Arzelà-Ascoli Theorem

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Let $X$ be a compact Hausdorff space.

Let $Y$ be a metric space.

Let $\CC$ be the set of all continuous functions $X \to Y$.

Consider $\CC$ as a metric space with the supremum metric:

$\ds \map {d_\infty} {f, g} := \sup_{x \mathop \in X} \map d {\map f x, \map g x}$

Then a set $F \subseteq \CC$ is relatively compact if and only if it is pointwise equicontinuous and pointwise relatively compact.


Pointwise properties imply relative compactness

By Sequentially Compact Metric Space is Compact, it suffices to show that every sequence in $F$ has a uniformly convergent subsequence.

Note that the limit need not lie in $F$.

For the proof, we will first construct a set $P \subseteq X$ which we will use like a countable dense subset.

Then we will use $P$ to construct a subsequence of any given sequence in $F$.

This subsequence will yield the result.


Constructing $P$

By pointwise equicontinuity, for every $n \in \N$, there is a neighbourhood $U_{n; x}$ around any $x$ such that for all $f \in F$ and all $y \in U$, we have:

$\map {d_\infty} {\map f x, \map f y} < n^{-1}$

This gives, for every $n \in \N$, a cover $\set {U_{n; x}: x \in X}$ of $X$.

By compactness of $X$, each of these has a finite subcover.

Let $P_n$ consist of one point from each $U_{n; x}$ in this subcover.

Let $\ds P = \bigcup_{n \mathop = 1}^\infty P_n$.

As Countable Union of Finite Sets is Countable, $P$ is countable.

Therefore, we may let $P$ be enumerated by a sequence $\sequence {p_n}$.


Construction of subsequence

Let $\sequence {f_n}$ be a sequence in $F$.

Inductively construct sequences $\sequence {f_{n; k} }$ for each positive integer $k$ as follows.

We set $f_{n; 1} := f_n$.

If $\sequence {f_{n; k} }$ is constructed, consider $\sequence {\map {f_{n; k} } {p_k} }$.

As each $f \in F$ is pointwise relatively compact, the image of this sequence is relatively compact.

Therefore, by Countably Compact First-Countable Space is Sequentially Compact, there is a monotone $a: \N \to \N$ such that $\sequence {\map {f_{\map a n; k} } {p_k} }$ converges.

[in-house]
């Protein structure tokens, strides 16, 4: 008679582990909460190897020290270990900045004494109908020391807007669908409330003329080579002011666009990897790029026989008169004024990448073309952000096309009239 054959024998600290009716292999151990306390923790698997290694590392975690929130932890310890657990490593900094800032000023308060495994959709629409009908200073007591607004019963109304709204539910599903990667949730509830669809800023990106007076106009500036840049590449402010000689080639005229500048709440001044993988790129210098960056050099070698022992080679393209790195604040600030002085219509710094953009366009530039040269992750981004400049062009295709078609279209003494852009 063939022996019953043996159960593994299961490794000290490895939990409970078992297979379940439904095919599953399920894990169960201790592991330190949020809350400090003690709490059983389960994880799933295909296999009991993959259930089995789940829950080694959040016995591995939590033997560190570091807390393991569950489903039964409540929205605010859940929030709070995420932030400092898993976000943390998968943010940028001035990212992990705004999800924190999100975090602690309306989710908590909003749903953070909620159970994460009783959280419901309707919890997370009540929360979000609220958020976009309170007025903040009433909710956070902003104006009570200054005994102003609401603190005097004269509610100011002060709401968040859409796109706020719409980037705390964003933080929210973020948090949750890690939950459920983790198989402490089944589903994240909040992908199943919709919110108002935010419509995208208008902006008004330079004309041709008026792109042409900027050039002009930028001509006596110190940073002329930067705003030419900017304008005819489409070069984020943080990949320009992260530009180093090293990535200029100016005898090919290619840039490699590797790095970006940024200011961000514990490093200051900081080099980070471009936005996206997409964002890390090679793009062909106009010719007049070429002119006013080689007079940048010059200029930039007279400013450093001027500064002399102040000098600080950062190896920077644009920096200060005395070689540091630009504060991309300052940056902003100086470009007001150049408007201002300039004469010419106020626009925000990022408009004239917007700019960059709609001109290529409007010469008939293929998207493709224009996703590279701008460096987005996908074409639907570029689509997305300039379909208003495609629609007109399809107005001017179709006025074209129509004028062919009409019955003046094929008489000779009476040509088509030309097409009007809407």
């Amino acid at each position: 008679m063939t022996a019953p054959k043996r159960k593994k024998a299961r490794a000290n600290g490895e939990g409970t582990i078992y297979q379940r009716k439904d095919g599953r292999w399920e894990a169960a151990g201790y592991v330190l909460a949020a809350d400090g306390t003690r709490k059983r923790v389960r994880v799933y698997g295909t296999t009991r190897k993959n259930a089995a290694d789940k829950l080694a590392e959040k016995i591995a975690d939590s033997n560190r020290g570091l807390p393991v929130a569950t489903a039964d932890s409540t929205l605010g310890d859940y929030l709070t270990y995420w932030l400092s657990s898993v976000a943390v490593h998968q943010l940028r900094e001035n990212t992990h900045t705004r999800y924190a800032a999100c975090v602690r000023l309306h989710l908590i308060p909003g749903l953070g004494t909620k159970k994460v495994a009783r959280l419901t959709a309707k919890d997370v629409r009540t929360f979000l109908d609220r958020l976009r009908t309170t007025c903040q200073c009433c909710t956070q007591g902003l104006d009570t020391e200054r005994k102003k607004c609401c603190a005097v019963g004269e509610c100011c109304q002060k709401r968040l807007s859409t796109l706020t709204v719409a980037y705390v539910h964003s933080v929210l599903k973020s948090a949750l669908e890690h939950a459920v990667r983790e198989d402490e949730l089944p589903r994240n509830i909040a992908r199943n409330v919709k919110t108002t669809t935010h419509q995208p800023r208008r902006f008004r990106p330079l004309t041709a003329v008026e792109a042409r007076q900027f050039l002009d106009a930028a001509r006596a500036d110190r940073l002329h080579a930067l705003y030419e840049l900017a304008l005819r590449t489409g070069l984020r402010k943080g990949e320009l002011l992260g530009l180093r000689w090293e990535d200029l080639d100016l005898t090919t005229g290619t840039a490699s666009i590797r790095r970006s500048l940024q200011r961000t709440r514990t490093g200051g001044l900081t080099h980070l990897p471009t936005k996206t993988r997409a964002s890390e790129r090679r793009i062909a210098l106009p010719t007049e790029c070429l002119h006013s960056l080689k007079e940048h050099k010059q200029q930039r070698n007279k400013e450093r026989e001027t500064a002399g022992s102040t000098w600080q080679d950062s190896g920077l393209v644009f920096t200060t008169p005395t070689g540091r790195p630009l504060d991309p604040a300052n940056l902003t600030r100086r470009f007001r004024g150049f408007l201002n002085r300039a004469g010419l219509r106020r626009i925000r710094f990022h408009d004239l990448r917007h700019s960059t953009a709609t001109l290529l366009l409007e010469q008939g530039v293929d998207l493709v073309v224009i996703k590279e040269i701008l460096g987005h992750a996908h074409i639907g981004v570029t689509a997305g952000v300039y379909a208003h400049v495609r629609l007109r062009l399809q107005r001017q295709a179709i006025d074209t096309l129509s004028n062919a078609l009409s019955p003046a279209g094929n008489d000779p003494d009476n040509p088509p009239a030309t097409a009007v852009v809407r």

Let $f_{n; k + 1} := f_{\map a n; k}$.

Let $g_n := f_{n; n}$.

The sequence $\sequence {g_n}$ is a subsequence of $\sequence {f_n}$.


Convergence of subsequence

Let $\epsilon > 0$ be aribitrary.

Let $N \in \N$ such that $N^{-1} < \dfrac \epsilon 3$.

By construction of $\sequence {g_n}$, for any $p \in P_N$, $\map {g_n} p$ converges.

By Convergent Sequence in Metric Space is Cauchy Sequence, we can find $N_p$ such that for all $n, m \ge N_p$:

$\map d {\map {g_n} p, \map {g_m} p} < \dfrac \epsilon 3$

By construction of $P_N$, for each $x \in X$, we can pick a $p_x \in P_N$ such that for all $n$:

$\map d {\map {g_n} x, \map {g_n} {p_x} } < \dfrac \epsilon 3$

Let $K := \max \set {N_p: p \in P_N}$.

This means that for all $n, m \ge K$, we have:

\(\ds d_\infty(g_n, g_m)\) \(=\) \(\ds \sup_{x \mathop \in X} \map d {\map {g_n} x, \map {g_m} x}\) Definition of Supremum Metric
\(\ds \) \(\le\) \(\ds \sup_{x \mathop \in X} \map d {\map {g_n} x, \map {g_n} {p_x} } + \map d {\map {g_n} {p_x}, \map {g_m} {p_x} } + \map d {\map {g_m} {p_x}, \map {g_m} x}\) Metric Space Axiom $\text M 2$
\(\ds \) \(\le\) \(\ds \sup_{x \mathop \in X} \frac \epsilon 3 + \dfrac \epsilon 3 + \dfrac \epsilon 3\) a priori
\(\ds \) \(=\) \(\ds \epsilon\)

Therefore, $\sequence {g_n}$ is a Cauchy sequence in $\CC$.

This implies that $\sequence {g_n}$ converges.


Relative compactness implies pointwise properties

By Evaluation Mapping is Continuous, the map $e: \CC \to Y; f \mapsto \map f x$ is continuous.

Hence if $F$ is relatively compact, so is $e \sqbrk F = \set {\map f x: f \in F}$, because Continuous Image of Compact Space is Compact.

That is, $F$ is then also pointwise relatively compact.

Now suppose by way of contradiction that $F$ is relatively compact, but not pointwise equicontinuous.

Then there is an $x \in X$ and an $\epsilon > 0$ such that for all neighbourhoods $U$ of $x$, there are $x_U \in U$ and $f_U \in F$ such that:

$\map {d_\infty} {\map {f_U} x, \map {f_U} {x_U} } \ge \epsilon$

By Countably Compact First-Countable Space is Sequentially Compact, any sequence consisting of such $f_U$ has a convergent subsequence.

However, the terms of this subsequence are still in $f_U$.

Therefore, by Limit Preserves Inequality, we have for all $x_U$:

$\map {d_\infty} {\map f x, \map f {x_U} } \ge \epsilon$

This means that $f$ is not continuous.

This is in contradiction to the Uniform Limit Theorem.


Source of Name

This entry was named for Cesare Arzelà and Giulio Ascoli.